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The sudden rural backlash to a high-speed rail system that would cut across a wide swath of Southwestern Ontario has found an unlikely ally in the region’s longest-serving mayor, who’s got his own issues with passenger rail service.
Sarnia Mayor Mike Bradley, previously a proponent of high-speed rail, said he doesn’t want to the see the proposed Toronto-London-Windsor system go ahead unless upgrades are also made to passenger rail service.
He’s sympathetic to the growing opposition to the high-speed rail plan.
“Rural residents in Southwestern Ontario feel they’ve been kicked around . . . they feel totally disenfranchised,” Bradley said, citing wind turbines and green energy projects as a prime example.
“Queen’s Park is trying to impose all sort of things on this region and I think people are just reaching that tipping point and saying ‘we’re going to make our concerns known right now.’”
Sarnia, which wouldn’t be directly situated on the high-speed rail corridor but could be a “feeder” community that connects to the line, is particularly desperate for passenger rail service.
“We have one train in and one train out a day,” Bradley said. “People are prisoners in their communities, especially when we get into the winter months.”
He’s made no secret of the fact that his city is desperate for higher frequency train service. That should be the priority — not a lofty high-speed rail dream, Bradley said.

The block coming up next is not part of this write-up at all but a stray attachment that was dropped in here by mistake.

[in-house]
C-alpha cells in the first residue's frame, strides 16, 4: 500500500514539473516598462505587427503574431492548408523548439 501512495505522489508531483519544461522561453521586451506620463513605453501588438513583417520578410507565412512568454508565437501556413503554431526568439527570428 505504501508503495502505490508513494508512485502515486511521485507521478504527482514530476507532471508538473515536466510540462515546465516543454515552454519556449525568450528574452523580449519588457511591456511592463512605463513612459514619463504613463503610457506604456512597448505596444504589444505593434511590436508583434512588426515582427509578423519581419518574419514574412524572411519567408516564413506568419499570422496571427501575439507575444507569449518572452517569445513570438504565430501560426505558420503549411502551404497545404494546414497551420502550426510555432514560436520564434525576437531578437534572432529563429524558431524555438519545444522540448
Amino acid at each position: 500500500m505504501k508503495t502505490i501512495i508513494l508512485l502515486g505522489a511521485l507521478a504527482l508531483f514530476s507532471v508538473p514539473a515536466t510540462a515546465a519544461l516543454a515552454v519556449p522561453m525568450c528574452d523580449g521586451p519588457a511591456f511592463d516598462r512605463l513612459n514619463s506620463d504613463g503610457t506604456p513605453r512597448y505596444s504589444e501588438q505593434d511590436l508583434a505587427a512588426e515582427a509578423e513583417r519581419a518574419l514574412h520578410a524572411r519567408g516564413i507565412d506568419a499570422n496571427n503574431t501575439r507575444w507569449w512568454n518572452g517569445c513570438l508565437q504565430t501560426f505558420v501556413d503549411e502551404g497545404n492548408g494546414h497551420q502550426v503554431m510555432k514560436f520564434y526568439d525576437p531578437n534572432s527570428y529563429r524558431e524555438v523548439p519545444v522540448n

But deputy premier and Liberal MPP Deb Matthews said her government is committed to the project, and argued there would be “huge benefits” for urban and rural Ontario.
“We’ve going to address some of the challenges that have been raised by various people,” she said, pointing to the environmental assessment process currently underway. “There’s a lot of work that’s going to have to happen before we start construction, and we will be paying close attention to the concerns people have.”
Matthews said she was surprised to see such a severe backlash from farmers and rural politicians.
“I guess I find it disappointing that there would be opposition to it when we’re in that planning phase,” she said. “We’re committed to doing it right.”
Progressive Conservative MPP Monte McNaughton (Lambton-Kent-Middlesex) is skeptical.
“I’ve long said that the promise of high-speed rail is yet another election ploy,” he said.
Though he sees the value of a rail system that could reduce congestion on the 400-series highways and offer “opportunities,” McNaughton said he heard rising resistance from farmers in his riding this summer.
Bradley thinks the project is decades away from completion.
“It’s a mammoth undertaking,” he said. “When you look at how these systems are developed elsewhere, they usually run in conjunction with existing transportation corridors. Here they just seem to want to slice through the countryside,” Bradley said.
HIGH SPEED RAIL
- 350 km high-speed rail system between Toronto and Windsor, with stops in Kitchener, Guelph, London and Chatham.
- Price tag: about $20 billion.
- Full system could be running by 2031.
- Rural residents concerned about rail lines running through their farms and truncating roads, especially for emergency services.
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